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European ministers welcome the new directive on audiovisual media


- Culture and Audiovisual ministers have welcomed proposals to revise the Audiovisual Media Services Directive

European ministers welcome the new directive on audiovisual media
l-r: Martine Reicherts, Member of the European Commission; Jet Bussemaker, Dutch Minister for Education, Culture and Science; and Roberto Viola, Director General of DG CONNECT at the European Commission (© The European Union)

To the great satisfaction of Commissioner Oettinger, on Tuesday, Culture and Audiovisual ministers welcomed proposals to revise the Audiovisual Media Services Directive (AVMSD – see our report). “There are no fundamental divergences in opinion within the Council, even though some points, such as the issue of quotas, are more controversial than others,” explained Dutch minister Jet Bussemaker, who chaired the debate. 

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“It’s encouraging to see so much agreement,” noted the European Commission, which believes that “the proposal on quotas was balanced”. To recall, this keeps a minimum proportion of 50% of European programmes on traditional television stations whilst introducing a quota of 20% for video-on-demand platforms. This option satisfies countries such as Belgium and Poland, and could be more ambitious in the eyes of France and Greece, but Nordic countries such as Sweden, Finland and Denmark are more reluctant to embrace it, as supporters of “more user-friendly, simple and modern solutions”.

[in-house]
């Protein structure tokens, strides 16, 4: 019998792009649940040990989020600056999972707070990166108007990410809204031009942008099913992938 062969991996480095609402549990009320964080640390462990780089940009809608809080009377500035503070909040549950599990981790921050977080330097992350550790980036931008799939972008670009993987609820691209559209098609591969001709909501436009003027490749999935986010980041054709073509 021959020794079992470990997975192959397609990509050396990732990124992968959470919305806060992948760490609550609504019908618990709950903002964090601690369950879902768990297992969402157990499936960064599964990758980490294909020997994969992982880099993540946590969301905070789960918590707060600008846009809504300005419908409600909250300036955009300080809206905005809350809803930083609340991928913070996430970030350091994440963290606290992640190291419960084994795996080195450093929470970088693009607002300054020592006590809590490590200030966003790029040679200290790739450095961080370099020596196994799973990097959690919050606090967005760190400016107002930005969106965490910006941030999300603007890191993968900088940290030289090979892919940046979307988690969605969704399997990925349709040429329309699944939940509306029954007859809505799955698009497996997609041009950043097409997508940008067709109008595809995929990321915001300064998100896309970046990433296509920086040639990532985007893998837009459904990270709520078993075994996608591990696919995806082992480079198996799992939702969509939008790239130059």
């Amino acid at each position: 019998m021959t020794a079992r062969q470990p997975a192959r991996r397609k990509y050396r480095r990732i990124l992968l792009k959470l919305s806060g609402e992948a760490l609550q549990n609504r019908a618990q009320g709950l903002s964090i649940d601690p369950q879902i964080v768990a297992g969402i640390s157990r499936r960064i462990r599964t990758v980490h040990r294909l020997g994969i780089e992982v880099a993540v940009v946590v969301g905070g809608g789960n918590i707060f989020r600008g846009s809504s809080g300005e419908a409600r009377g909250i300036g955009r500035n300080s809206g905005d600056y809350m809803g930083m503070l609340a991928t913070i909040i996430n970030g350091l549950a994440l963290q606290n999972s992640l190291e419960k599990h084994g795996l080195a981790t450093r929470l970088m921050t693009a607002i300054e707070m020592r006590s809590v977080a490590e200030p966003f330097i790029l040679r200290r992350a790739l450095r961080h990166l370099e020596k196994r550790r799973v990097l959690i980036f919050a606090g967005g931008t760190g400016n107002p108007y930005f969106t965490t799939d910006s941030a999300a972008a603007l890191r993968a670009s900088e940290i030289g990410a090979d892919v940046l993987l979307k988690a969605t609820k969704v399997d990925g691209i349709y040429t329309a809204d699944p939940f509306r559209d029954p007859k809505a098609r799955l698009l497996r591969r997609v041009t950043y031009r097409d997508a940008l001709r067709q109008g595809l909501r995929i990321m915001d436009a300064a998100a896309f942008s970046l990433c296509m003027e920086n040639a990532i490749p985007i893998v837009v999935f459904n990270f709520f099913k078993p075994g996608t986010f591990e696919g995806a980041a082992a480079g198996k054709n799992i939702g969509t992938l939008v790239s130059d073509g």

The Cypriot delegation declared itself in favour of “positive discrimination” towards small countries like Croatia, with quotas that promote cultural and linguistic diversity in Europe. The Portuguese, Italian and Spanish ministers also insisted on the importance of financial support for creation and co-production, which “could establish European cinema as a brand”.

The German minister was pleased to see that the country of origin principle had been kept – a station that is recognised in one Member State may move freely around the EU – as a pillar of the Directive, giving operators necessary legal security. Very enthusiastic, the prime minister of Luxembourg, Xavier Bethel, even alluded to an “audiovisual Schengen” which would allow European viewers to “enjoy a rich and diverse offering”.

The Dutch minister nonetheless acknowledged that they “still had plenty to do” to come to a successful conclusion for the text, as she announced that the work of the ad hoc Council group would begin at the beginning of next month. The subject will be one of the priorities for the Slovak Presidency in the second half of this year.

(Translated from French)


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